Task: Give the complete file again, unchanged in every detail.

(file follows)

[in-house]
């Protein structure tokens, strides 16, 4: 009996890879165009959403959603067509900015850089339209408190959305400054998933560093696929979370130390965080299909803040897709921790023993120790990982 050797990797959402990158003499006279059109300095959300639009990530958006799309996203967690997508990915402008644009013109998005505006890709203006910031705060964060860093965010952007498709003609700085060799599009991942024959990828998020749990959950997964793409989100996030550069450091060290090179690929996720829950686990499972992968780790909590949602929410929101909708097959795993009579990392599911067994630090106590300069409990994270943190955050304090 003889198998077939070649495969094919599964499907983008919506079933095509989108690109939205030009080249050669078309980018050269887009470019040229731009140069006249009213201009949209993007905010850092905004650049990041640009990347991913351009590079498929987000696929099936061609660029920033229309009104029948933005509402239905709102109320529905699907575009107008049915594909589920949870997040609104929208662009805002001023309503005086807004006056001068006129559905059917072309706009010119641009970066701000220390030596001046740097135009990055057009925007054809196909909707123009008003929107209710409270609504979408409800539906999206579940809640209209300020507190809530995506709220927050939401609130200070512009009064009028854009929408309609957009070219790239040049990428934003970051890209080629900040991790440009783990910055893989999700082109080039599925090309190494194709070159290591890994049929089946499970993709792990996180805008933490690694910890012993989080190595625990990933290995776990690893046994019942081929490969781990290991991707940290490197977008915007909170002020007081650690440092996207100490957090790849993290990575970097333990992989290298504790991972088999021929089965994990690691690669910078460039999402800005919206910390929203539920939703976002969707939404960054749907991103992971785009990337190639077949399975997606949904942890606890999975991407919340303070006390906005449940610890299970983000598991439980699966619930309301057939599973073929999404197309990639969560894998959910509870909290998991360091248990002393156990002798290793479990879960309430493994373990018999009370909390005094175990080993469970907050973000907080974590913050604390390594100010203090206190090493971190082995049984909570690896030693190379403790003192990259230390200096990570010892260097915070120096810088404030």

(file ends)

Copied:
[in-house]
């Protein structure tokens, strides 16, 4: 009996890879165009959403959603067509900015850089339209408190959305400054998933560093696929979370130390965080299909803040897709921790023993120790990982 050797990797959402990158003499006279059109300095959300639009990530958006799309996203967690997508990915402008644009013109998005505006890709203006910031705060964060860093965010952007498709003609700085060799599009991942024959990828998020749990959950997964793409989100996030550069450091060290090179690929996720829950686990499972992968780790909590949602929410929101909708097959795993009579990392599911067994630090106590300069409990994270943190955050304090 003889198998077939070649495969094919599964499907983008919506079933095509989108690109939205030009080249050669078309980018050269887009470019040229731009140069006249009213201009949209993007905010850092905004650049990041640009990347991913351009590079498929987000696929099936061609660029920033229309009104029948933005509402239905709102109320529905699907575009107008049915594909589920949870997040609104929208662009805002001023309503005086807004006056001068006129559905059917072309706009010119641009970066701000220390030596001046740097135009990055057009925007054809196909909707123009008003929107209710409270609504979408409800539906999206579940809640209209300020507190809530995506709220927050939401609130200070512009009064009028854009929408309609957009070219790239040049990428934003970051890209080629900040991790440009783990910055893989999700082109080039599925090309190494194709070159290591890994049929089946499970993709792990996180805008933490690694910890012993989080190595625990990933290995776990690893046994019942081929490969781990290991991707940290490197977008915007909170002020007081650690440092996207100490957090790849993290990575970097333990992989290298504790991972088999021929089965994990690691690669910078460039999402800005919206910390929203539920939703976002969707939404960054749907991103992971785009990337190639077949399975997606949904942890606890999975991407919340303070006390906005449940610890299970983000598991439980699966619930309301057939599973073929999404197309990639969560894998959910509870909290998991360091248990002393156990002798290793479990879960309430493994373990018999009370909390005094175990080993469970907050973000907080974590913050604390390594100010203090206190090493971190082995049984909570690896030693190379403790003192990259230390200096990570010892260097915070120096810088404030």